Customer calculator debacle appears intended to confound and stifle solar companies, which leaves the monopoly raising rates and destroying the climate
It now seems clear that Duke Energy leaders are deliberately trying to further complicate rooftop solar marketing even before new, onerous rules go into effect as early as October 1 if pending court actions fail. They’re doing so by leaving grossly incomplete a crucial payback calculator needed by solar companies, while pledging to resolve numerous problems at some later date based on customer complaints.
This looks like a cynical corporate strategy to maximize complexity in order to minimize new solar. Our criticism stems from what NC WARN directly learned at a May 15 “stakeholder” meeting Duke held and by conferring with numerous solar industry professionals.
At the stakeholder meeting, Duke officials were vague about what functions the calculator will actually perform, and they indicated plans to correct problems based on (potential?) solar customer feedback in the future. They even called the initial calculator a “minimum viable product.” This obviously leaves installers in a terrible bind; will customers buy solar without credible payback information?
Today we’re redoubling our May 11 call – signed by scores of solar companies, faith groups and others – for Governor Roy Cooper and Attorney General Josh Stein to take action. They urgently need to help protect both residential and business/nonprofit solar.
When approving Duke Energy’s net metering rule changes for residential solar customers in March – despite stiff opposition by solar companies, advocacy groups and thousands of North Carolinians – the NC Utilities Commission (NCUC) required Duke to produce the online calculator. It’s supposed to allow solar installers to estimate prospective customers’ benefits under the upcoming new rules.
The South Carolina version of Duke’s calculator reportedly is still problematic although very similar net metering changes were implemented there in January 2022. That’s consistent with Duke’ inability to even promise a functional calculator in North Carolina.
“If Duke Energy can’t figure out its own calculator after all this time, how can solar companies and customers be expected to?” an official with a national solar power supply company told NC WARN. “If a calculator is released for use that doesn’t work properly, it directly and negatively impacts the ability for solar companies to represent the true value of solar to the end user”.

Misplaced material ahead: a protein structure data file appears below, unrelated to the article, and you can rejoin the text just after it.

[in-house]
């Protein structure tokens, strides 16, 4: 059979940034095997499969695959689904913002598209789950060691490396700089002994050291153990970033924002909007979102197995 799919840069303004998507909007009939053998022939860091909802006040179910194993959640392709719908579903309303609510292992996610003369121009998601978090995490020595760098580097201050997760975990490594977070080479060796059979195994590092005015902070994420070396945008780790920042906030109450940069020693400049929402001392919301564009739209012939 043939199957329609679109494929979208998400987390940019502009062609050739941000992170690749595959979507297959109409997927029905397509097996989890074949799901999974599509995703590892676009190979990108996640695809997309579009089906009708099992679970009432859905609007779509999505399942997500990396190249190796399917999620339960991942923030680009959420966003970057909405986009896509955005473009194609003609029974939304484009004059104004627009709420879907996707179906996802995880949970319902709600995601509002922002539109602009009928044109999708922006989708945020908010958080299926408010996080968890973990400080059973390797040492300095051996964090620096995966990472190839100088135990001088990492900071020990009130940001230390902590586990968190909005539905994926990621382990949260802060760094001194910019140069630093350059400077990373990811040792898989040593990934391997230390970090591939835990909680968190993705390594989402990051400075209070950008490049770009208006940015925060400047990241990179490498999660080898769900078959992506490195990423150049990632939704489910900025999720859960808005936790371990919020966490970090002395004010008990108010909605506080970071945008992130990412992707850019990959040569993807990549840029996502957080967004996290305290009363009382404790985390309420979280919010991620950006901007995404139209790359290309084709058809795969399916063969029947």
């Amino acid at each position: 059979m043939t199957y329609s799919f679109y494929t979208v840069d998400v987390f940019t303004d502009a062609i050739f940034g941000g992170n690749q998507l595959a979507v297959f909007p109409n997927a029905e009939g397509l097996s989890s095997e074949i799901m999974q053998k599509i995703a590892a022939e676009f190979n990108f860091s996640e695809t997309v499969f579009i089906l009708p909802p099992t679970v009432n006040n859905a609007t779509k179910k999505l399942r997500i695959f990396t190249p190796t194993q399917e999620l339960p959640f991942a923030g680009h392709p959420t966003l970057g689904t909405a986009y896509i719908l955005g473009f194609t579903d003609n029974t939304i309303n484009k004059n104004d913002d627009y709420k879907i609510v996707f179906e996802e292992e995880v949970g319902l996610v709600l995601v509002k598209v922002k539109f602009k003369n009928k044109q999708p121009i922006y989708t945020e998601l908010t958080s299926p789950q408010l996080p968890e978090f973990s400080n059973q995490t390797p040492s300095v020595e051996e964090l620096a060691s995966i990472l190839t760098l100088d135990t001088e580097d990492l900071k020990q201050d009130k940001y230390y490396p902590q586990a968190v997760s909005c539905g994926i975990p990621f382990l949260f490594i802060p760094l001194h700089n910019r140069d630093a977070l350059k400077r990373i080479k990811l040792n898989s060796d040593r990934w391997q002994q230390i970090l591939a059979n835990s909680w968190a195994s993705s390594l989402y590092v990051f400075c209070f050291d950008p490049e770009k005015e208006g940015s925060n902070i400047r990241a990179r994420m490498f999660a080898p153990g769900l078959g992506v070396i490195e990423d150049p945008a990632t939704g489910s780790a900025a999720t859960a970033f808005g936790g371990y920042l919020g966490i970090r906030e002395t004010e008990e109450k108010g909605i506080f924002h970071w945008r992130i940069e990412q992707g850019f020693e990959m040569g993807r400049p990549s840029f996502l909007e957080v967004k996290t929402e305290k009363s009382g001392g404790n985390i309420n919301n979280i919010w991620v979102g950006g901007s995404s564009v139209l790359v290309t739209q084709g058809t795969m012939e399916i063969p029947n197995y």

Duke’s inability to produce a viable calculator is the main reason solar installers urged the NCUC to delay implementation of the new rules, leading to a three-month extension to October 1. Layers of complexity have troubled solar companies since Duke applied for the changes in 2021, and 15 of the companies urged Cooper to help. Those complexities involve myriad factors including battery storage, the times solar power is generated and when a customer uses grid power. And now, the calculator.
“People won’t buy solar if they can’t understand the economics,” another solar company official told NC WARN, referring both to the new rules and the online calculator.
Apparently, the calculator would also be required for a rule change for businesses, faith groups and others, which Duke Energy hid within a voluminous rate hike request. NC WARN found it anyway, leading to the letter to Cooper and Stein cited above and signed by 68 solar companies and advocates.
Deliberate Rigging or Incompetence?
NC WARN and at least some solar officials believe Duke Energy has too many smart people to have made net metering and the calculator so incomprehensible by mistake. Duke and other US utilities have been aggressively trying to suppress competition from rooftop solar for a decade.
“This cannot have been a mistake by Duke Energy,” another solar industry official told NC WARN. But even if Duke Energy were honestly outmatched by complexities of its own making, its actions create huge risks for our solar market and climate protection.
Duke’s original proposal would cut customers’ value by 25 to 50 percent according to calculations by solar companies and even Duke Energy. Some say a “bridge rate” that was reached in a later compromise could soften the blow of the rules change for a few years. Other industry officials say the NCUC-ordered annual cap on participation in the bridge rate could be reached months prior to any year’s end, forcing later customers to use the complicated new “time of use” rules.
NC WARN and allies are in the process of appealing the NCUC’s residential order in the courts. Duke responded to our filing by promising the NCUC again that Duke’s own, internal calculations of the rules change are adequate, although an independent cost-benefit analysis is directly required under a 2017 state law. Strong evidence shows net metering benefits even non-solar customers in many ways that Duke’s calculations ignore, as Attorney General Stein’s office has emphasized.
Some 45 scientists have pressed Gov. Cooper to stanch Duke Energy’s huge expansion of natural gas-fired power generation and move North Carolina to true climate protection through energy saving and less costly, renewable generation. But Duke’s regulator-approved carbon plan also would reduce and limit large-scale solar generation for many years – despite the monopoly’s prodigious greenwashing.
Gov. Cooper and AG Stein must prevent Duke’s solar attack from spinning into a major setback for North Carolina. We simply cannot allow Duke Energy to further harm the local solar that’s the fastest, cheapest and most equitable way this state can do its part to help stem the accelerating climate crisis.